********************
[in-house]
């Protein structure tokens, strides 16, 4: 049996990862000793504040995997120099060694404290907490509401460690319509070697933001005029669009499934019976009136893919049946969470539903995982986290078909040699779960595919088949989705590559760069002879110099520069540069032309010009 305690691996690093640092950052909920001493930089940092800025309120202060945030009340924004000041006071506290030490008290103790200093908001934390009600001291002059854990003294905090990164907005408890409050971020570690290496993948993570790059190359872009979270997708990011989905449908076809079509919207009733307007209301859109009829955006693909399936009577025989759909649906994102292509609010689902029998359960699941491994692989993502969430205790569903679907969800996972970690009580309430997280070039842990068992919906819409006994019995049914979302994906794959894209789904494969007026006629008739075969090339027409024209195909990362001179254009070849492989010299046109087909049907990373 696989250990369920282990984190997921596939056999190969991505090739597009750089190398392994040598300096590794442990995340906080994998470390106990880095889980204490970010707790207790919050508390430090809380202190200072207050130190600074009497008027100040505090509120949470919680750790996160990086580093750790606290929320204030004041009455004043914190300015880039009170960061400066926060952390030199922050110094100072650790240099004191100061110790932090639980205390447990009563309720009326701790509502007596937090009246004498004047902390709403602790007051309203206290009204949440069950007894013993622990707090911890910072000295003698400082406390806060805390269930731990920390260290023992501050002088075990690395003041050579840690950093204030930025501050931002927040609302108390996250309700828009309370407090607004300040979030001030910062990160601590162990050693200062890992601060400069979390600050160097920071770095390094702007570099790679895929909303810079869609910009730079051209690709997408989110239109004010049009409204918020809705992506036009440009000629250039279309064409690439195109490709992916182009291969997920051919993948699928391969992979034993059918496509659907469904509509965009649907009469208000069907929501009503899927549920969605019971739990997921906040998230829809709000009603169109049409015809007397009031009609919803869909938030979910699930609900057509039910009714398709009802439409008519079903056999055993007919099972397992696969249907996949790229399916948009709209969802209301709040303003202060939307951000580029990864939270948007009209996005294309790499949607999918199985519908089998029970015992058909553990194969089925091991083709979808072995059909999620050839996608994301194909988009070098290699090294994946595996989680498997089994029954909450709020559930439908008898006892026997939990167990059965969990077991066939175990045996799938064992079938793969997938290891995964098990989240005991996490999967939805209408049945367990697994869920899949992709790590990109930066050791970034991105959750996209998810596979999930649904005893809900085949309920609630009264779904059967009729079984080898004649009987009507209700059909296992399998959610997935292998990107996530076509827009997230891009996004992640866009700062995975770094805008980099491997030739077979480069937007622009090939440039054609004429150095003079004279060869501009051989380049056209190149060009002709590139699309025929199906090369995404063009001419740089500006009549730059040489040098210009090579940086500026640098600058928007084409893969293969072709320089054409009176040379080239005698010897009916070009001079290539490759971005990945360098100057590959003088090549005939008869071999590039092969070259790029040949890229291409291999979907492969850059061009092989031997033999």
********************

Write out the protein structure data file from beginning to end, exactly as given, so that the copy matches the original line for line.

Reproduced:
[in-house]
């Protein structure tokens, strides 16, 4: 049996990862000793504040995997120099060694404290907490509401460690319509070697933001005029669009499934019976009136893919049946969470539903995982986290078909040699779960595919088949989705590559760069002879110099520069540069032309010009 305690691996690093640092950052909920001493930089940092800025309120202060945030009340924004000041006071506290030490008290103790200093908001934390009600001291002059854990003294905090990164907005408890409050971020570690290496993948993570790059190359872009979270997708990011989905449908076809079509919207009733307007209301859109009829955006693909399936009577025989759909649906994102292509609010689902029998359960699941491994692989993502969430205790569903679907969800996972970690009580309430997280070039842990068992919906819409006994019995049914979302994906794959894209789904494969007026006629008739075969090339027409024209195909990362001179254009070849492989010299046109087909049907990373 696989250990369920282990984190997921596939056999190969991505090739597009750089190398392994040598300096590794442990995340906080994998470390106990880095889980204490970010707790207790919050508390430090809380202190200072207050130190600074009497008027100040505090509120949470919680750790996160990086580093750790606290929320204030004041009455004043914190300015880039009170960061400066926060952390030199922050110094100072650790240099004191100061110790932090639980205390447990009563309720009326701790509502007596937090009246004498004047902390709403602790007051309203206290009204949440069950007894013993622990707090911890910072000295003698400082406390806060805390269930731990920390260290023992501050002088075990690395003041050579840690950093204030930025501050931002927040609302108390996250309700828009309370407090607004300040979030001030910062990160601590162990050693200062890992601060400069979390600050160097920071770095390094702007570099790679895929909303810079869609910009730079051209690709997408989110239109004010049009409204918020809705992506036009440009000629250039279309064409690439195109490709992916182009291969997920051919993948699928391969992979034993059918496509659907469904509509965009649907009469208000069907929501009503899927549920969605019971739990997921906040998230829809709000009603169109049409015809007397009031009609919803869909938030979910699930609900057509039910009714398709009802439409008519079903056999055993007919099972397992696969249907996949790229399916948009709209969802209301709040303003202060939307951000580029990864939270948007009209996005294309790499949607999918199985519908089998029970015992058909553990194969089925091991083709979808072995059909999620050839996608994301194909988009070098290699090294994946595996989680498997089994029954909450709020559930439908008898006892026997939990167990059965969990077991066939175990045996799938064992079938793969997938290891995964098990989240005991996490999967939805209408049945367990697994869920899949992709790590990109930066050791970034991105959750996209998810596979999930649904005893809900085949309920609630009264779904059967009729079984080898004649009987009507209700059909296992399998959610997935292998990107996530076509827009997230891009996004992640866009700062995975770094805008980099491997030739077979480069937007622009090939440039054609004429150095003079004279060869501009051989380049056209190149060009002709590139699309025929199906090369995404063009001419740089500006009549730059040489040098210009090579940086500026640098600058928007084409893969293969072709320089054409009176040379080239005698010897009916070009001079290539490759971005990945360098100057590959003088090549005939008869071999590039092969070259790029040949890229291409291999979907492969850059061009092989031997033999």